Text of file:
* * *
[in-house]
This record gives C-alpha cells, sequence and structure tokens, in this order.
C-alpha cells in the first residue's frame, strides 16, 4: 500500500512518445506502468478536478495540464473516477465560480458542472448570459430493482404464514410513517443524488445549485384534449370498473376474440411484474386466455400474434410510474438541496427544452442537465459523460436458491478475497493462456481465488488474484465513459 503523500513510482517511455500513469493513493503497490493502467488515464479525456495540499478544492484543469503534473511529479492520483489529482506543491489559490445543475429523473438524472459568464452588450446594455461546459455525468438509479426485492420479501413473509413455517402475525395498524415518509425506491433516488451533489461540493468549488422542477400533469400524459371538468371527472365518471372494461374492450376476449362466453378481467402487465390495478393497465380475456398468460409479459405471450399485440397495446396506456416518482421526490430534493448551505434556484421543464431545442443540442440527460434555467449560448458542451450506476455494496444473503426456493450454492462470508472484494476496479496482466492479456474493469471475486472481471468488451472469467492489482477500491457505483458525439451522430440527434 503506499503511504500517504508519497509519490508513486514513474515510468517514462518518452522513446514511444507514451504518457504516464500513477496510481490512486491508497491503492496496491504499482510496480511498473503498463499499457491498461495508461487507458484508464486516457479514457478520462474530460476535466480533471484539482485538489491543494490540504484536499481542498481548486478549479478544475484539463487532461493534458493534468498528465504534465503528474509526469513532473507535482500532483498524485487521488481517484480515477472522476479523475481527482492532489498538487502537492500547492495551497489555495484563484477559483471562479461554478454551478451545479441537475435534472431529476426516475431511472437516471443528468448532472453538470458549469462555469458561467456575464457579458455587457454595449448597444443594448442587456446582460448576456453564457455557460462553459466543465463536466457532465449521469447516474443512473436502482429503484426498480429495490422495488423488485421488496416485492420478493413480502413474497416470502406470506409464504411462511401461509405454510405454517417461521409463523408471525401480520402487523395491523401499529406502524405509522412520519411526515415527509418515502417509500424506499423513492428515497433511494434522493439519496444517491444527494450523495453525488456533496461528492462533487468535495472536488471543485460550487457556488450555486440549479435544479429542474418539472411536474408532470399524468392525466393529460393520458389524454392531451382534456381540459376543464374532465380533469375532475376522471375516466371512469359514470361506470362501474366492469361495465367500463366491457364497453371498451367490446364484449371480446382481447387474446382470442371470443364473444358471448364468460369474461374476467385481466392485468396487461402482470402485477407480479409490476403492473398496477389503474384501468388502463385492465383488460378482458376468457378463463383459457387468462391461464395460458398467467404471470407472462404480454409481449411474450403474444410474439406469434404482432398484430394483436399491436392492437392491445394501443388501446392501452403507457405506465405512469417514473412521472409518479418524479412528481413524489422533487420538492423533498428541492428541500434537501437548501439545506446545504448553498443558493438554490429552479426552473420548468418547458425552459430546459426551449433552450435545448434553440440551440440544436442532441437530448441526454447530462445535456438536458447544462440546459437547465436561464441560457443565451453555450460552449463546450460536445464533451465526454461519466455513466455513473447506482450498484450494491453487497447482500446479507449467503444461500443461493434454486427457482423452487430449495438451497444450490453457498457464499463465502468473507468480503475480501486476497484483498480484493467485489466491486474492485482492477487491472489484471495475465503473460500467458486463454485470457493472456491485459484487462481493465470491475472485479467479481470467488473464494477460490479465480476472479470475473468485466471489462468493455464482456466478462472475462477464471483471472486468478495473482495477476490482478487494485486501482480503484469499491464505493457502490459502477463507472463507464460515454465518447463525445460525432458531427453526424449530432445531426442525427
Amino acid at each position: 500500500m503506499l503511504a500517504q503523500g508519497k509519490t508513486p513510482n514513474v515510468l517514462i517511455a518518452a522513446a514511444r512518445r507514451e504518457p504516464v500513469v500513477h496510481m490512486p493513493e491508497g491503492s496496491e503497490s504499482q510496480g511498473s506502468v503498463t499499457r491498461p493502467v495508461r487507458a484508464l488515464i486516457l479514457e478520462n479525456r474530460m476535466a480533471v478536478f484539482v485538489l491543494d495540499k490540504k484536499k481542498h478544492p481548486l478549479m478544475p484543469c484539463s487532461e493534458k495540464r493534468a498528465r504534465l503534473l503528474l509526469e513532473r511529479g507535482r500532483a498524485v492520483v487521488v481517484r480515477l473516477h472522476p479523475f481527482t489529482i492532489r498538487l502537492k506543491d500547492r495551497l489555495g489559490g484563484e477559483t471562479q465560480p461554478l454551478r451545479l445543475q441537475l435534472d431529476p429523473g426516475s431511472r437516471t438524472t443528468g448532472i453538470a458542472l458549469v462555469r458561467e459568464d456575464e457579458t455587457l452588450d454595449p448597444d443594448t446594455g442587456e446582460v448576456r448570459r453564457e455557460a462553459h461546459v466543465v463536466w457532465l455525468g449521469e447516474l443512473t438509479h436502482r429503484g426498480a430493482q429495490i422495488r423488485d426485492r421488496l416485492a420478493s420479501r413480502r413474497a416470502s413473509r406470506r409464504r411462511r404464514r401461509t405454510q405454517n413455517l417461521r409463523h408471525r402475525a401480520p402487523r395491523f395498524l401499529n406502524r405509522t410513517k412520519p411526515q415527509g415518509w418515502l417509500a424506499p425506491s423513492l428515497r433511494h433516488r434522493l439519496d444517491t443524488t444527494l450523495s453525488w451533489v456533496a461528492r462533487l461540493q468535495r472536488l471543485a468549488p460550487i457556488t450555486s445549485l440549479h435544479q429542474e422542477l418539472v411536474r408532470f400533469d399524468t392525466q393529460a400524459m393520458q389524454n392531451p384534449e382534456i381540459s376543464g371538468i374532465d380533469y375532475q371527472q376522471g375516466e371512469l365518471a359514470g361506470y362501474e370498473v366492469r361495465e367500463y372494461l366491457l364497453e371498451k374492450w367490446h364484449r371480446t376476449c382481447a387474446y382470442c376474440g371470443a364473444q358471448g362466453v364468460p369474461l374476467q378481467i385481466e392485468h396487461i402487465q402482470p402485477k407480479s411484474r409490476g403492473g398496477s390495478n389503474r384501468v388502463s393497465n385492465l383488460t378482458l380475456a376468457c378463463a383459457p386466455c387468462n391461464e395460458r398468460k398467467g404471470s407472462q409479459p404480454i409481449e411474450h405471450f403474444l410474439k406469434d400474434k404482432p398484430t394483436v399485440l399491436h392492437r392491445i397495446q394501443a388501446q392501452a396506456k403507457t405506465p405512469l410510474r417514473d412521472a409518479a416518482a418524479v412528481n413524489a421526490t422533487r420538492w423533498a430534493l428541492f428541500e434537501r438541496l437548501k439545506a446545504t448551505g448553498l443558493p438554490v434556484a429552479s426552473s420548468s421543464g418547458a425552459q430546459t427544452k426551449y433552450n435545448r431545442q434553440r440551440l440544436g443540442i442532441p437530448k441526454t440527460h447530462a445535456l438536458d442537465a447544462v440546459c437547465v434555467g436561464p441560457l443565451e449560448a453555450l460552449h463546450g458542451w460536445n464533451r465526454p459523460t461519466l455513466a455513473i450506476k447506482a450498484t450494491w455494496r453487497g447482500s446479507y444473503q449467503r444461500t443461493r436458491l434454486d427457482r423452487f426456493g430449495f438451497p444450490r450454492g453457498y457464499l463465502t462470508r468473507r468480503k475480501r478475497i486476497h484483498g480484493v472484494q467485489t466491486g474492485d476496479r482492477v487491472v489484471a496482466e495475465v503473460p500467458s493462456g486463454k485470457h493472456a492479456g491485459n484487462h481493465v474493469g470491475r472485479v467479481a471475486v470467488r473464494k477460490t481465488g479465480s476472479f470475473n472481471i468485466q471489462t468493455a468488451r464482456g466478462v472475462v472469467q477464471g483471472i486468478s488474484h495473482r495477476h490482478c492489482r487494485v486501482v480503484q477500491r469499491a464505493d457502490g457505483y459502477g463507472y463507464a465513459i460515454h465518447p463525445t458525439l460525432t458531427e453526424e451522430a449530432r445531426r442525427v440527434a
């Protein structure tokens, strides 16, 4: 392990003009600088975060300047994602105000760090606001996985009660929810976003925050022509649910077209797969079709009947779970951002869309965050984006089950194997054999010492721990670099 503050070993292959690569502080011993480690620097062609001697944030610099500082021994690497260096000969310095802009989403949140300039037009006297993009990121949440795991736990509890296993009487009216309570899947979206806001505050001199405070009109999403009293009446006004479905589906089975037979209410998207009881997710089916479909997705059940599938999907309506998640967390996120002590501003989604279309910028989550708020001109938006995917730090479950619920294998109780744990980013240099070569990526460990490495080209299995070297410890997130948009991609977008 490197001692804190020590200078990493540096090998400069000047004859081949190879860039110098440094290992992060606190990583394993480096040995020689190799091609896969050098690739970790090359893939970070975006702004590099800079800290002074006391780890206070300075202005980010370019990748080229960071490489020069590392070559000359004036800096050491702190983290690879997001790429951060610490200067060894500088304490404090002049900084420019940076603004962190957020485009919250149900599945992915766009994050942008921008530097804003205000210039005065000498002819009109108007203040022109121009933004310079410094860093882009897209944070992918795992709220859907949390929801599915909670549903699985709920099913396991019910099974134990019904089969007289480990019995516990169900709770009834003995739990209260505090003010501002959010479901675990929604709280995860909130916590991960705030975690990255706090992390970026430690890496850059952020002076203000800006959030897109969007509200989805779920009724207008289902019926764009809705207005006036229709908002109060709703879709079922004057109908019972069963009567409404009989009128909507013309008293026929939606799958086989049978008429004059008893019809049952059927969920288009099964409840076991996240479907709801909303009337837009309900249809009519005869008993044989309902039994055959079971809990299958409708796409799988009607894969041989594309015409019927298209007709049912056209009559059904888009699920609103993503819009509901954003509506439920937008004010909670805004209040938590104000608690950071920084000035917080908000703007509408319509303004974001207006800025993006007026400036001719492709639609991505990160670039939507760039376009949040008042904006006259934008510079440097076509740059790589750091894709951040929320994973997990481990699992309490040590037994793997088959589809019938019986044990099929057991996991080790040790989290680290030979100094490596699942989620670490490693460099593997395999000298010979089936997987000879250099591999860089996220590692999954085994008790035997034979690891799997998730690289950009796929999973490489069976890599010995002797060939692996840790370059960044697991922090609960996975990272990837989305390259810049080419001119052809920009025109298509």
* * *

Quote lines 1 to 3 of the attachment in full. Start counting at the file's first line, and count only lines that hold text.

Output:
[in-house]
This record gives C-alpha cells, sequence and structure tokens, in this order.
C-alpha cells in the first residue's frame, strides 16, 4: 500500500512518445506502468478536478495540464473516477465560480458542472448570459430493482404464514410513517443524488445549485384534449370498473376474440411484474386466455400474434410510474438541496427544452442537465459523460436458491478475497493462456481465488488474484465513459 503523500513510482517511455500513469493513493503497490493502467488515464479525456495540499478544492484543469503534473511529479492520483489529482506543491489559490445543475429523473438524472459568464452588450446594455461546459455525468438509479426485492420479501413473509413455517402475525395498524415518509425506491433516488451533489461540493468549488422542477400533469400524459371538468371527472365518471372494461374492450376476449362466453378481467402487465390495478393497465380475456398468460409479459405471450399485440397495446396506456416518482421526490430534493448551505434556484421543464431545442443540442440527460434555467449560448458542451450506476455494496444473503426456493450454492462470508472484494476496479496482466492479456474493469471475486472481471468488451472469467492489482477500491457505483458525439451522430440527434 503506499503511504500517504508519497509519490508513486514513474515510468517514462518518452522513446514511444507514451504518457504516464500513477496510481490512486491508497491503492496496491504499482510496480511498473503498463499499457491498461495508461487507458484508464486516457479514457478520462474530460476535466480533471484539482485538489491543494490540504484536499481542498481548486478549479478544475484539463487532461493534458493534468498528465504534465503528474509526469513532473507535482500532483498524485487521488481517484480515477472522476479523475481527482492532489498538487502537492500547492495551497489555495484563484477559483471562479461554478454551478451545479441537475435534472431529476426516475431511472437516471443528468448532472453538470458549469462555469458561467456575464457579458455587457454595449448597444443594448442587456446582460448576456453564457455557460462553459466543465463536466457532465449521469447516474443512473436502482429503484426498480429495490422495488423488485421488496416485492420478493413480502413474497416470502406470506409464504411462511401461509405454510405454517417461521409463523408471525401480520402487523395491523401499529406502524405509522412520519411526515415527509418515502417509500424506499423513492428515497433511494434522493439519496444517491444527494450523495453525488456533496461528492462533487468535495472536488471543485460550487457556488450555486440549479435544479429542474418539472411536474408532470399524468392525466393529460393520458389524454392531451382534456381540459376543464374532465380533469375532475376522471375516466371512469359514470361506470362501474366492469361495465367500463366491457364497453371498451367490446364484449371480446382481447387474446382470442371470443364473444358471448364468460369474461374476467385481466392485468396487461402482470402485477407480479409490476403492473398496477389503474384501468388502463385492465383488460378482458376468457378463463383459457387468462391461464395460458398467467404471470407472462404480454409481449411474450403474444410474439406469434404482432398484430394483436399491436392492437392491445394501443388501446392501452403507457405506465405512469417514473412521472409518479418524479412528481413524489422533487420538492423533498428541492428541500434537501437548501439545506446545504448553498443558493438554490429552479426552473420548468418547458425552459430546459426551449433552450435545448434553440440551440440544436442532441437530448441526454447530462445535456438536458447544462440546459437547465436561464441560457443565451453555450460552449463546450460536445464533451465526454461519466455513466455513473447506482450498484450494491453487497447482500446479507449467503444461500443461493434454486427457482423452487430449495438451497444450490453457498457464499463465502468473507468480503475480501486476497484483498480484493467485489466491486474492485482492477487491472489484471495475465503473460500467458486463454485470457493472456491485459484487462481493465470491475472485479467479481470467488473464494477460490479465480476472479470475473468485466471489462468493455464482456466478462472475462477464471483471472486468478495473482495477476490482478487494485486501482480503484469499491464505493457502490459502477463507472463507464460515454465518447463525445460525432458531427453526424449530432445531426442525427